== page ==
It’s been a season full of distractions in 2020 and we’re perhaps all a bit guilty of having our attention turned from something that’s been a fixture of the AFL for the last 16 years.
We’ve had the surprising rises of Port Adelaide and St Kilda and the notable splutters of Collingwood and Greater Western Sydney. We’ve seen Adelaide reach for futility’s history books, Gold Coast get themselves to competitiveness, matches played in every corner of the country except Melbourne and a virtual public revolt on holding the ball.
But, as they have done for all but two seasons since 2004, Geelong have gone about their business of winning a lot more than they lose. As we enter this year’s home stretch, the Cats boast the competition’s best percentage, sit one win off first place and are the equal-most credentialed top four side (with West Coast).
Perhaps their perennial success has been lost amongst a year of chaotic change and uncertainty. Maybe everyone has been writing about Geelong’s chances for months and I’ve been under a rock.
In any case, I haven’t given Geelong their time in the premiership spotlight and it’s time to right that wrong.
It’s easy to forget (because it feels like an eternity ago) that the loss of Tim Kelly made them a popular pick to slide in 2020. As one of the least-hyped reigning minor premiers in history, their season started poorly too with a five-goal loss to the flaky Giants.
But even though offseason recruits Jack Steven and Josh Jenkins have barely played – joining Gary Ablett on the sidelines – they’ve barely put a foot wrong since.
Their most impressive scalp up until last week was Brisbane, but their last seven days have been superb. Off a five-day break, they put the high-flying Saints to the sword by 59 points before backing it up with a 60-point demolition of ladder-leading Port just four days later.
Their midfield machine is firing on all cylinders once again, boasting the best contested possession differential in the competition (+9.1), but crucially also sitting in the top half for disposal efficiency and averaging the second-fewest turnovers – not typically hallmarks of a contested possession team.
In fact, they’re far and away the best ballwinners in the competition right now, averaging 46 more disposals per game than their opponents (next best is 30), while sitting third for clearance differential at +3.6.
Patrick Dangerfield’s exploits need little further explanation, with Joel Selwood and Mitch Duncan also performing their roles to perfection. Instead, it’s the rise of Sam Menegola that warrants exploration.
The 28-year-old had his 2019 ruined by injury, but his breakout in form this year has seen the hole left by Tim Kelly filled more quickly than anyone could have predicted.
After averaging 19 disposals, five marks, three inside 50s, 1.7 clearances and no goals last season, his numbers have improved to 21.4 disposals, six marks, three inside 50s, 2.2 clearances and one goal in 2020. If you extrapolate that across full-length quarters, he’d be on track to put up 27 touches, seven marks, three clearances and four inside 50s – easily career-best figures.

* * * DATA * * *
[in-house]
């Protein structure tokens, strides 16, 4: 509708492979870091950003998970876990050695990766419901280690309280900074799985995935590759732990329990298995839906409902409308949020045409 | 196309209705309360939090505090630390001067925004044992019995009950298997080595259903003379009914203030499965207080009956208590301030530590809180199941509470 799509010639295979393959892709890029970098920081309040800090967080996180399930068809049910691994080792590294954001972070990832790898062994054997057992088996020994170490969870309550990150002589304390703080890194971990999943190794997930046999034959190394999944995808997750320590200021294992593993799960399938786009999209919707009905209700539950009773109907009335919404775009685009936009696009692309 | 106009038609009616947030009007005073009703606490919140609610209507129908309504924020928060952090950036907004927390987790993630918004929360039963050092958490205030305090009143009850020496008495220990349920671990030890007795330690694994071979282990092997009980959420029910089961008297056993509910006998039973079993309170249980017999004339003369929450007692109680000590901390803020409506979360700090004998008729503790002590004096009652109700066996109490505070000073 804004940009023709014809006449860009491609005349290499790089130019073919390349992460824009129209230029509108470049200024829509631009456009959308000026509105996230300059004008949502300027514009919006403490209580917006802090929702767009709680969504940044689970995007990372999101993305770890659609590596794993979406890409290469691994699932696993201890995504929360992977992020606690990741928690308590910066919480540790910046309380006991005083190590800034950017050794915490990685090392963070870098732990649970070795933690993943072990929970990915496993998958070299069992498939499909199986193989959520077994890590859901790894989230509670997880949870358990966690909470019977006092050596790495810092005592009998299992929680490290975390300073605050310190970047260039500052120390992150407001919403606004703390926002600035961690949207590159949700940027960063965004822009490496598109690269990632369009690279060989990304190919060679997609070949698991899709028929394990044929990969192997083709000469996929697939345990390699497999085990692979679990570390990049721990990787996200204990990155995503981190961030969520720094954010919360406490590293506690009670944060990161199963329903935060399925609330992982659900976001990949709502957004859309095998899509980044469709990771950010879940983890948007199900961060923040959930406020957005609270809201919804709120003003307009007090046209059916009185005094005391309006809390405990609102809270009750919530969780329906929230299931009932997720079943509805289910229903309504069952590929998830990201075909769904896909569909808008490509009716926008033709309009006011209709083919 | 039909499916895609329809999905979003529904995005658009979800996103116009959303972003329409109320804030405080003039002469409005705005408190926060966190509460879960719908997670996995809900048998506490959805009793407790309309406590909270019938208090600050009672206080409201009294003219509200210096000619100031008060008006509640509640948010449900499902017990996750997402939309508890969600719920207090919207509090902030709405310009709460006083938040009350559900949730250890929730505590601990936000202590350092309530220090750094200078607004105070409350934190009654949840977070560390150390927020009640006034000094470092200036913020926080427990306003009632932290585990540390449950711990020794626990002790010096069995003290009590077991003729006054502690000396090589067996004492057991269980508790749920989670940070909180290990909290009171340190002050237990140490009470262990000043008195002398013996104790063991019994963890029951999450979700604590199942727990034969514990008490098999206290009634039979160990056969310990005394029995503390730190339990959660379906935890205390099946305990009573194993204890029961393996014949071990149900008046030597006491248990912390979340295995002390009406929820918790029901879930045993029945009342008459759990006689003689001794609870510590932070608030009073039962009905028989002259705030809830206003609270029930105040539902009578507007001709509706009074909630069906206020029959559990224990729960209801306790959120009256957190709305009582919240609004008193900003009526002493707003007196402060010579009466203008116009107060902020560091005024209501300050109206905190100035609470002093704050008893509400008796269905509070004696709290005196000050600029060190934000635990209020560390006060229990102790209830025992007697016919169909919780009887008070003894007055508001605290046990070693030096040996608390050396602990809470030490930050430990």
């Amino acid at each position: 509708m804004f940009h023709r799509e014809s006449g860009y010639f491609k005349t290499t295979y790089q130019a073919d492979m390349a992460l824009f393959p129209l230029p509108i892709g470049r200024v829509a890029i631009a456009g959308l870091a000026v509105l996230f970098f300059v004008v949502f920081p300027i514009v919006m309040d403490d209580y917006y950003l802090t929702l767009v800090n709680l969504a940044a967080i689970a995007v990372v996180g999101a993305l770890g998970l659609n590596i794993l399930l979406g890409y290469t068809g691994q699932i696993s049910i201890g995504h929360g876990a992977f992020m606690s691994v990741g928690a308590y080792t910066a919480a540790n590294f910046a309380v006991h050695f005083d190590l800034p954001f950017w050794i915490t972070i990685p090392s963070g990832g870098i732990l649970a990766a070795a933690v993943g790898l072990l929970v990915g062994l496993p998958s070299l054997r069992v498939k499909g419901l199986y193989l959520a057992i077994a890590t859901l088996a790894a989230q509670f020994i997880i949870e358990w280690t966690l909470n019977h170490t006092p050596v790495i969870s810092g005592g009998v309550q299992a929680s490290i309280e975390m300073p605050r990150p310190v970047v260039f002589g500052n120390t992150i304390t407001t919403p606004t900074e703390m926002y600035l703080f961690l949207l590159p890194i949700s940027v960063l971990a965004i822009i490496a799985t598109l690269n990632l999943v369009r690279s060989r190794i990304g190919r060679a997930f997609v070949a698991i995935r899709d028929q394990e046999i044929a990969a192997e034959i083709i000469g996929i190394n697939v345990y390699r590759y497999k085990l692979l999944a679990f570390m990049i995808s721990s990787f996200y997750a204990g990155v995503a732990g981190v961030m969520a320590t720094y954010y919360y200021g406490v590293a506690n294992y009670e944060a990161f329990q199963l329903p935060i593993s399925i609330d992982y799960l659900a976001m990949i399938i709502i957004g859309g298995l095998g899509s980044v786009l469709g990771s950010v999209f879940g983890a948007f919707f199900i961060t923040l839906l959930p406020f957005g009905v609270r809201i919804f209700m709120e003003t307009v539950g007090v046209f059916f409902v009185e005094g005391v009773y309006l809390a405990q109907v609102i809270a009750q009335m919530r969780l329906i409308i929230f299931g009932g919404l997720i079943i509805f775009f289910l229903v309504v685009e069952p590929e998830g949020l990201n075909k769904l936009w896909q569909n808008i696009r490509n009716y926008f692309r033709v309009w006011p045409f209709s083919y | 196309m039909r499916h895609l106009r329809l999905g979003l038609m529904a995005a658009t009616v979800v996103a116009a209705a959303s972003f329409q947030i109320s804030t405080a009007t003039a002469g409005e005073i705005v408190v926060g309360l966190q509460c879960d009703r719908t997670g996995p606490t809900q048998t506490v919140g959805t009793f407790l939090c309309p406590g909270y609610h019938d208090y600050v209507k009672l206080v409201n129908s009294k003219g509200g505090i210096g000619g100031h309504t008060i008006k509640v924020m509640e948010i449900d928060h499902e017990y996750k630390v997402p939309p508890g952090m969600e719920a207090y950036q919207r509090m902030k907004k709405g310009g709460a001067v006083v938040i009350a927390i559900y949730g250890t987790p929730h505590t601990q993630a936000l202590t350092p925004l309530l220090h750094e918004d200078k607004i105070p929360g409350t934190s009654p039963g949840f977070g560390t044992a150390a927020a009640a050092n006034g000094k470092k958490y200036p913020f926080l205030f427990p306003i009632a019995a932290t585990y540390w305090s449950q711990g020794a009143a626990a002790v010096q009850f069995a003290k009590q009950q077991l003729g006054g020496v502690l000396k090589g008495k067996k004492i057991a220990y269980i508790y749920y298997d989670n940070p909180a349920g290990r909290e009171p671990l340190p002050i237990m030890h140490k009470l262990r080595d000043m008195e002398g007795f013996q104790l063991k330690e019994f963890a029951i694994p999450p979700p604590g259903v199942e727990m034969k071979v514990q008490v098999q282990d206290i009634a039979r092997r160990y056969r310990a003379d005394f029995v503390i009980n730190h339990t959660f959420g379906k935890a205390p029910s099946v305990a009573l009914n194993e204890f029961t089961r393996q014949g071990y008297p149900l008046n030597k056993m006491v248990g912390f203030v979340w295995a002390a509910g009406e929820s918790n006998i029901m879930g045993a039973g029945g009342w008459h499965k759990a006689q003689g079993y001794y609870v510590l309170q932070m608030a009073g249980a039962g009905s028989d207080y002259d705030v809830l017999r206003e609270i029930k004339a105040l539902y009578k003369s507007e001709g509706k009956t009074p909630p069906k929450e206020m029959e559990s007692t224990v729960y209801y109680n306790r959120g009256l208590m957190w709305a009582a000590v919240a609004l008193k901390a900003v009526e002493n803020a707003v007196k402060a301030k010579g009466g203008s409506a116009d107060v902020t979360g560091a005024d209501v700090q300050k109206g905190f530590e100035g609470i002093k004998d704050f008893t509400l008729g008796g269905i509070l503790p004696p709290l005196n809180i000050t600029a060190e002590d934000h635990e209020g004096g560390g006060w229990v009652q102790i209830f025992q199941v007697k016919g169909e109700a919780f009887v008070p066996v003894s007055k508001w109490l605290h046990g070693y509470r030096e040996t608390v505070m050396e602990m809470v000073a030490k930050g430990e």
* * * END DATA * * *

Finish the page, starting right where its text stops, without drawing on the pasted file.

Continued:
His stunning form is a huge factor to them being in contention again and you’d imagine he’ll figure heavily on Carji Greeves night.
Up forward, the Cats are best in the business too, averaging 74 points per game – but this is also the part of the ground that worries me the most.
I said before the season resumed that priority A for Geelong was finding a second avenue to goal and they haven’t managed to do that yet.
Tom Hawkins is an absolute gun and, in retirement, will receive more plaudits than he does now. This season has affirmed that further, with the Tomahawk again leading the side with 30 goals and 40 marks inside 50.
They’ve got a decent small forward brigade in Gary Rohan and Gryan Miers, but their forays forward are very Hawkins centric. Last season, he accounted for 18 per cent of their goals and 23 per cent of their marks inside 50 – this year those percentages have jumped to 22 and 31, respectively.
Since the start of 2017, the Cats have averaged 98 points per game but in the six games Hawkins has missed, that plummets to 73. If he goes down, has a bad day or gets suspended (as he did before last year’s preliminary final loss), they’re in trouble.
Ex-Crow Jenkins hasn’t donned the hoops so far this year and could play an important cameo yet, although this suggestion went over like a lead balloon last time I published.
(Mind you, so did my declaration that Melbourne were back last week and look how that went?)
The other big factor is, of course, Geelong’s awful September record under Chris Scott. They’re 4-11 in finals matches since the 2011 premiership – going 0-4 in preliminary finals. It’s very hard to put a positive spin on that and it will probably hang over Scott’s legacy unless they claim a second flag.
I will note, however, that all four of those preliminary final losses were either against the eventual premier or that year’s minor premiers. Three of those losses also saw Geelong’s opponents coming off the bye, so the ‘chokers’ tag doesn’t seem appropriate.
But, while the Cats aren’t without question marks, they aren’t as big as those hanging over their top four contemporaries. The Lions still have huge issues with their forward line, the Power now officially have a problem dealing with the big teams and the Eagles still need to prove they can win away from Perth.
Richmond obviously can never be counted out, while I wouldn’t want to face the Bulldogs if they get their act together in time.
But in a year that’s given us so much in the way of the weird and unusual, perhaps the ultra-consistent Cats winning the flag is the paradoxically safe finale we’re set for.